Dominican-born Michael Feliz obliterated hitters as a 19-year-old in the New York–Penn League this season, striking out 78 batters against just 13 walks and two homers, with a 1.96 ERA. He's another 98-mph fastball wielder with a nasty slider, a sleeper prospect who could pop up on top prospect lists with a big year at high Single-A ball. Vincent Velasquez was a second-round pick in the 2010 draft who finished the season as a 21-year-old in the California League. His path has been a little bumpy, with just 29⅓ innings pitched in rookie ball three years ago before going under the knife with Tommy John surgery. But the results have been there this year, with 142 strikeouts in 124⅔ innings across two levels. Velasquez owns a fastball that peaks in the mid-90s, with a changeup that is advanced for his level. Given that Velasquez mostly played shortstop in high school, the Astros believe he might have a lot of room for growth as he gains experience and hones his curveball.

    The two picks immediately following Appel in this year's draft also bring promise. Andrew Thurman is a big right-hander out of UC Irvine with a low-90s fastball, curve, and change whose greatest strength is having no obvious weaknesses. Kent Emanuel is a lefty who was the ace of a strong University of North Carolina team with excellent command and control, someone who lacks a high ceiling but also has a high floor and could slot in as a back-end starter in the big leagues.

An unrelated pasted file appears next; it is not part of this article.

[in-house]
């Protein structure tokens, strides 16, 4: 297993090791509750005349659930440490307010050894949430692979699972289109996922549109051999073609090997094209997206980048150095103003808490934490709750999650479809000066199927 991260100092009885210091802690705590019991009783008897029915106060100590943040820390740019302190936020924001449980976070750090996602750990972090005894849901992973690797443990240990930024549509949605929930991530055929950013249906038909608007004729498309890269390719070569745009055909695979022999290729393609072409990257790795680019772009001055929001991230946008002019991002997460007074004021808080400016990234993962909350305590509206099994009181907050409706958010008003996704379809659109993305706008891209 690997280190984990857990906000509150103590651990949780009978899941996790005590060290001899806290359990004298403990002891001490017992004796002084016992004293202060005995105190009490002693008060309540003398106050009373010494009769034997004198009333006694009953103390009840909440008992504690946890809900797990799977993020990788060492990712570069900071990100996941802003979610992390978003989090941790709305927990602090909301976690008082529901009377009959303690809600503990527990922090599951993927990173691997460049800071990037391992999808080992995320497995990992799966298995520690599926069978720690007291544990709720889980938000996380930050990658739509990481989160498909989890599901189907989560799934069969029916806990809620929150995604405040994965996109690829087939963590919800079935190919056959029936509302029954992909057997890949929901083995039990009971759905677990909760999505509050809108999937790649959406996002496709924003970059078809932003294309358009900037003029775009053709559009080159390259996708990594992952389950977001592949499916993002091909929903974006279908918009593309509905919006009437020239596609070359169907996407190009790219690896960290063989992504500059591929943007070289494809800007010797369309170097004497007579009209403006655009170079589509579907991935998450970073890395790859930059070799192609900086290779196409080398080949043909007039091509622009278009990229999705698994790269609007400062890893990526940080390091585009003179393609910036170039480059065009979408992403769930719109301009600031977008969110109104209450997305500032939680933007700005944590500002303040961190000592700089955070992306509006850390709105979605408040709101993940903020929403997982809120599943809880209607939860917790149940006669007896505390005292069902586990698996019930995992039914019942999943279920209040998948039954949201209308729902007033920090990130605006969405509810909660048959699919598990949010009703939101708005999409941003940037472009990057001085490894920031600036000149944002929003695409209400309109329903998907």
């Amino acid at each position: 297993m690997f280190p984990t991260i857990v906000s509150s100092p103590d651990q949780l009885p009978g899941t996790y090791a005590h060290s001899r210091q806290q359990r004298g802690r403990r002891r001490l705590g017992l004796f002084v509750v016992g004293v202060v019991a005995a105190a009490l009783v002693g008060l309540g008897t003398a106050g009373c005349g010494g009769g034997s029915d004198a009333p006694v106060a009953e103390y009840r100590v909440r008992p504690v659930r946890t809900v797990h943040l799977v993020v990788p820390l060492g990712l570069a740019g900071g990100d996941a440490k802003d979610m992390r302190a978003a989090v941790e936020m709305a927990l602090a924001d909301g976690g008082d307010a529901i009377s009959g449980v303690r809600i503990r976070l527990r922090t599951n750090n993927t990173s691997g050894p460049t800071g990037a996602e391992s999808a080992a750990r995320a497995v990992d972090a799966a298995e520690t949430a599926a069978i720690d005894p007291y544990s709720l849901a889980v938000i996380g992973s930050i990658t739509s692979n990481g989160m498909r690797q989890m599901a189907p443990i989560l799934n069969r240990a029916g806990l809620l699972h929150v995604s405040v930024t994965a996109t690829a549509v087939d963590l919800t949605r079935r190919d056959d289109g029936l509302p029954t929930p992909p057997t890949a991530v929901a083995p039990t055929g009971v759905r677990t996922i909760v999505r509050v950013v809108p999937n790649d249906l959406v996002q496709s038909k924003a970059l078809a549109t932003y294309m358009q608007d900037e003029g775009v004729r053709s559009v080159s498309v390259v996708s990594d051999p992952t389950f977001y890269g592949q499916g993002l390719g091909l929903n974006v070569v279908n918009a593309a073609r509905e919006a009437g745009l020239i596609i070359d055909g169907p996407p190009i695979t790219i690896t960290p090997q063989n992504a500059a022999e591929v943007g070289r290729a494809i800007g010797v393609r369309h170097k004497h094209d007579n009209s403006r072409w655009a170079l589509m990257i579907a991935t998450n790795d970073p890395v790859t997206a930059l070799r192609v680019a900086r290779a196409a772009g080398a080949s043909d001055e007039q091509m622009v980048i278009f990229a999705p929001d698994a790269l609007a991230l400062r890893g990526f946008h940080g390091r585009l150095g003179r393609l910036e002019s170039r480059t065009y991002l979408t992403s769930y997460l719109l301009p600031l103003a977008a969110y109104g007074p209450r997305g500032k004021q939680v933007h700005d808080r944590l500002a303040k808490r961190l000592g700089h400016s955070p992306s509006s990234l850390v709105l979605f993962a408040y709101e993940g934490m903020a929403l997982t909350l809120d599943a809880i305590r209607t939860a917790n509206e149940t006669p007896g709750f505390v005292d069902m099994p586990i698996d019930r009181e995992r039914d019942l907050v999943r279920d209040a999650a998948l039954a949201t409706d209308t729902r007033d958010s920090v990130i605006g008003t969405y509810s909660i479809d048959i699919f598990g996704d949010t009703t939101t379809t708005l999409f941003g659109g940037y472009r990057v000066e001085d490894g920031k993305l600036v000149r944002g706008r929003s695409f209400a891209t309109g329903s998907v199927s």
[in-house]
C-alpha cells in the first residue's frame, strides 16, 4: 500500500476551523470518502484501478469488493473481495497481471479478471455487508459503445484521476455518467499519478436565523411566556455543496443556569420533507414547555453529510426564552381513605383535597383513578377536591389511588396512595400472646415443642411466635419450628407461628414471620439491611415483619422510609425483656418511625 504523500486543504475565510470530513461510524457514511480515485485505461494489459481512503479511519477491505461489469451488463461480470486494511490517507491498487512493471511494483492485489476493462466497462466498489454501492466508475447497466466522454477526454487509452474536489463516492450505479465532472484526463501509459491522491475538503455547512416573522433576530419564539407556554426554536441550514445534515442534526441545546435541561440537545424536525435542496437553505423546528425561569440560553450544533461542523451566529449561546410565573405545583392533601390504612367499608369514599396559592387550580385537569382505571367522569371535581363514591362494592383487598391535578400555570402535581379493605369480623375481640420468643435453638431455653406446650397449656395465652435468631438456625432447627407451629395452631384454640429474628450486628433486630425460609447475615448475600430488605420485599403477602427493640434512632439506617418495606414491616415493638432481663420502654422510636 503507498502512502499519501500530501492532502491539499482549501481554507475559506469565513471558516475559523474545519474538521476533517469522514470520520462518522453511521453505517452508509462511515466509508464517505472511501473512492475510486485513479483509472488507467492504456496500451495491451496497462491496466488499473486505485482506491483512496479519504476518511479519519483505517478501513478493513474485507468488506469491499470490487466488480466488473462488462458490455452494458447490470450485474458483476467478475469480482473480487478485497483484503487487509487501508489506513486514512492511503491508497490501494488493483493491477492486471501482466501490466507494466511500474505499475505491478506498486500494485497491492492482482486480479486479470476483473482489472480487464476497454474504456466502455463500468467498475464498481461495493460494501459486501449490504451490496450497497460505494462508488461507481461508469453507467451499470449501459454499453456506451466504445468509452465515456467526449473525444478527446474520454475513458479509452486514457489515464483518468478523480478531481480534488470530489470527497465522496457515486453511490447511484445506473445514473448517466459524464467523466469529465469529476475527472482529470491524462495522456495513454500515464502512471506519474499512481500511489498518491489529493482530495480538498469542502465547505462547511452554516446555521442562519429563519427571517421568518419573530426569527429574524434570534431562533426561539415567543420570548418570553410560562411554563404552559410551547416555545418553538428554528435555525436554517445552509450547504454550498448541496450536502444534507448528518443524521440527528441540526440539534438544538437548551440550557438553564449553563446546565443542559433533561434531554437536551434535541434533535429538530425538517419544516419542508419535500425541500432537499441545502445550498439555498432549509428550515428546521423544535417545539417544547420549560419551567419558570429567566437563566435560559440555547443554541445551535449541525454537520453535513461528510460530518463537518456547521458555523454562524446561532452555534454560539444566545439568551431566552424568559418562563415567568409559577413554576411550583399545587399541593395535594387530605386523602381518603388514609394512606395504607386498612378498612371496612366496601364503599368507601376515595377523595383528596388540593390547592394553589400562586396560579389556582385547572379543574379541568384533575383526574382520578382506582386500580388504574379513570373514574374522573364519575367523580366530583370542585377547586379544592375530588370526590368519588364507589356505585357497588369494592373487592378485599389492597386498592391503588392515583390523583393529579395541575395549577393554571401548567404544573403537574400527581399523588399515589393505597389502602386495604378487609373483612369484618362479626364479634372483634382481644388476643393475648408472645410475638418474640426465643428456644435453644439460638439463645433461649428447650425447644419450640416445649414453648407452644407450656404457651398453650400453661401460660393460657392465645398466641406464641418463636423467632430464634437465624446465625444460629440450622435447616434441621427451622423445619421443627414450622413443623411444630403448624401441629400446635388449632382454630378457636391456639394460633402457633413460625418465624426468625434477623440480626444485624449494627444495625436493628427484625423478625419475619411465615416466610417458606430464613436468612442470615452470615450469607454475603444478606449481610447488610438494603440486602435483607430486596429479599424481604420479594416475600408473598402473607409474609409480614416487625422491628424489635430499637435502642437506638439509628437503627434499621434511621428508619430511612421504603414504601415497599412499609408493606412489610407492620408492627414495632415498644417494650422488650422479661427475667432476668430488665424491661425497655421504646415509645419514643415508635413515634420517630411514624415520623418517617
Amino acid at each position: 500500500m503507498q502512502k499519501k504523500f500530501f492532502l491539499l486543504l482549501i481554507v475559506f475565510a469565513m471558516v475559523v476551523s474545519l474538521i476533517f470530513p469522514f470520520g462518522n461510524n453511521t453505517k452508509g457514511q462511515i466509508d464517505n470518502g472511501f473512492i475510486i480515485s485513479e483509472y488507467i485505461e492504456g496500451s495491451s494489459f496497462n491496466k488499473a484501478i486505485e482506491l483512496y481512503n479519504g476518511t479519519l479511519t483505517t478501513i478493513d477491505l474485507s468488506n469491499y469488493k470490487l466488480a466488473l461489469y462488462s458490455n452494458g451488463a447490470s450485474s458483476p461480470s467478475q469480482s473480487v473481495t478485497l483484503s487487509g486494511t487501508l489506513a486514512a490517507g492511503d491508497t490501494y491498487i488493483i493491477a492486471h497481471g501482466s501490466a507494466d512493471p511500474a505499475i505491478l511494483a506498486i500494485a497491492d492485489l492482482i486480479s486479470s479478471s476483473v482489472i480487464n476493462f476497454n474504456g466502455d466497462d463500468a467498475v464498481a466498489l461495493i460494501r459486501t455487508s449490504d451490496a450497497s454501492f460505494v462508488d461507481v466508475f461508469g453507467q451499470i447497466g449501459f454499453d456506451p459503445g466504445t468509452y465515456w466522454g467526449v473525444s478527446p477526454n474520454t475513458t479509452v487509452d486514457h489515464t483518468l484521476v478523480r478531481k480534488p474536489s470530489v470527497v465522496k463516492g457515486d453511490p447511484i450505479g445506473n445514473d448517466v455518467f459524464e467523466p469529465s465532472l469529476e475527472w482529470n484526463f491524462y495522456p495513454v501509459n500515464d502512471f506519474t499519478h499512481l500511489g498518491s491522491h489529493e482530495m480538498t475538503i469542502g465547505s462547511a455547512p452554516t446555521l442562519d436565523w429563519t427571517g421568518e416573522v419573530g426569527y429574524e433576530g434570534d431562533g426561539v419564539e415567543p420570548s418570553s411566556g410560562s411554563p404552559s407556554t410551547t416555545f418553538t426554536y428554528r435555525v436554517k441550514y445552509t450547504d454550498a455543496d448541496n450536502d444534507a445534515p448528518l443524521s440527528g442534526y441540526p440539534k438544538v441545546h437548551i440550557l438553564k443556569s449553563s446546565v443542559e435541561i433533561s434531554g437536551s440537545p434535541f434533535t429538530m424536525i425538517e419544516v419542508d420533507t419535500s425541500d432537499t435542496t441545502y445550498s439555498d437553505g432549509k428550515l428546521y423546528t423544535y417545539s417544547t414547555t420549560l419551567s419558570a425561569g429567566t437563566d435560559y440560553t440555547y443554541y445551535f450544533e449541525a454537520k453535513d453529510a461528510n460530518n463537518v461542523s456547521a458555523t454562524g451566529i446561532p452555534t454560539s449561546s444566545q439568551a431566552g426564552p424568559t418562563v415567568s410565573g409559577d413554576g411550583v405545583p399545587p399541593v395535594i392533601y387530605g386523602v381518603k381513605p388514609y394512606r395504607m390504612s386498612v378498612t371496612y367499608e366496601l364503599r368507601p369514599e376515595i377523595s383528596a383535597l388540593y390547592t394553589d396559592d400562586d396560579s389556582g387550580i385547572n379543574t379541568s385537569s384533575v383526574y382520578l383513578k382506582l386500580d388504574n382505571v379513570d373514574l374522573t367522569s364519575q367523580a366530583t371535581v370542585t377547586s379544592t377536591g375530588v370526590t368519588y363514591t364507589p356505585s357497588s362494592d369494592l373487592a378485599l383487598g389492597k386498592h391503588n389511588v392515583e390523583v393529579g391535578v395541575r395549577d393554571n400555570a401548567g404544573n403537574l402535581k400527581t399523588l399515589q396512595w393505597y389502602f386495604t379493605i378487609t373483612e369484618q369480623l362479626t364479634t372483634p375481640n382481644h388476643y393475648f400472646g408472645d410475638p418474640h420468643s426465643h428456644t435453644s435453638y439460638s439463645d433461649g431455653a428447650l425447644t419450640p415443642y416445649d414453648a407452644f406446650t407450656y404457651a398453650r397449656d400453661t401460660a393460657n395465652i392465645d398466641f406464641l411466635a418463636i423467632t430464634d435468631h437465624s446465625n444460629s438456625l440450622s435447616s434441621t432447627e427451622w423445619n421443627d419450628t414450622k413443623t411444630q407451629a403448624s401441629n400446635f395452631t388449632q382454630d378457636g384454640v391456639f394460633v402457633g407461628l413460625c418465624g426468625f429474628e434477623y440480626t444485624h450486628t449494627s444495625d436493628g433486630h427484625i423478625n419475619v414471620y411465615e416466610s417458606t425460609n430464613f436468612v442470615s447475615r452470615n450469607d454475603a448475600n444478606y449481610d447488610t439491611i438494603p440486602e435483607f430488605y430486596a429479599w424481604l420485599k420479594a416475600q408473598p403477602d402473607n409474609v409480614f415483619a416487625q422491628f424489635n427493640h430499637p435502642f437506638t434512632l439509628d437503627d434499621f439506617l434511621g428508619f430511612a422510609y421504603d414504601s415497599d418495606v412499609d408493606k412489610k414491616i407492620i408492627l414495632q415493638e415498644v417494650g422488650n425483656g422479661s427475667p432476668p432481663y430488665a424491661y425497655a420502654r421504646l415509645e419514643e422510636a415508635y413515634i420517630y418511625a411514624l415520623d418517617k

We haven't even covered the young Astros pitchers already in the big leagues. Brett Oberholtzer doesn't have killer stuff nor big-time strikeout rates on his ledger. But he pounds the strike zone, doesn't walk anyone, and keeps the ball down to limit damage. There are a million lefties who've succeeded with similar or inferior arsenals; given that Ryan Dempster's making $13 million this year, having someone who could hold down a back-end starter's job for the league minimum holds plenty of value. Brad Peacock scuffled last year after getting traded to the A's, posting a heinous 6.01 ERA in Triple-A Sacramento. But he fared much better this year in Triple-A Oklahoma City (2.73 ERA). Moreover, he's a former top-100 prospect with the Nationals, and has shown flashes of excellence along the way. On Thursday night he pitched a gem against the A's, striking out nine and allowing just two runs on five hits over seven innings. He's the kind of pitcher you take a chance on when you're trying to pull your franchise off the deck.

    Which brings us to Jarred Cosart. A 38th-round pick by the Phillies five years ago, Cosart overcame the long odds against low draft picks and excelled in the minors. When Houston shopped Hunter Pence around at the 2011 trade deadline, they asked Philly for both slugging first-base prospect Jonathan Singleton and Cosart in return. Rated Baseball America's no. 27 prospect coming into this season, Cosart has posted a 2.13 ERA in his first nine major league starts. His peripherals haven't supported that number, with Cosart striking out just 30 batters and walking 29 over 55 innings. The Astros are optimistic that he'll regain the swing-and-miss results he showed in the minors, given his mid-90s fastball, a 93-mph cutter that's devastating when he can locate it, and a curveball and changeup that can look pedestrian once, then unhittable the next time. The biggest challenge will be refining his stuff and improving his command, given he struggled to throw strikes in Triple-A too. Still, the building blocks are there for a breakout, once he gets some more innings under his belt.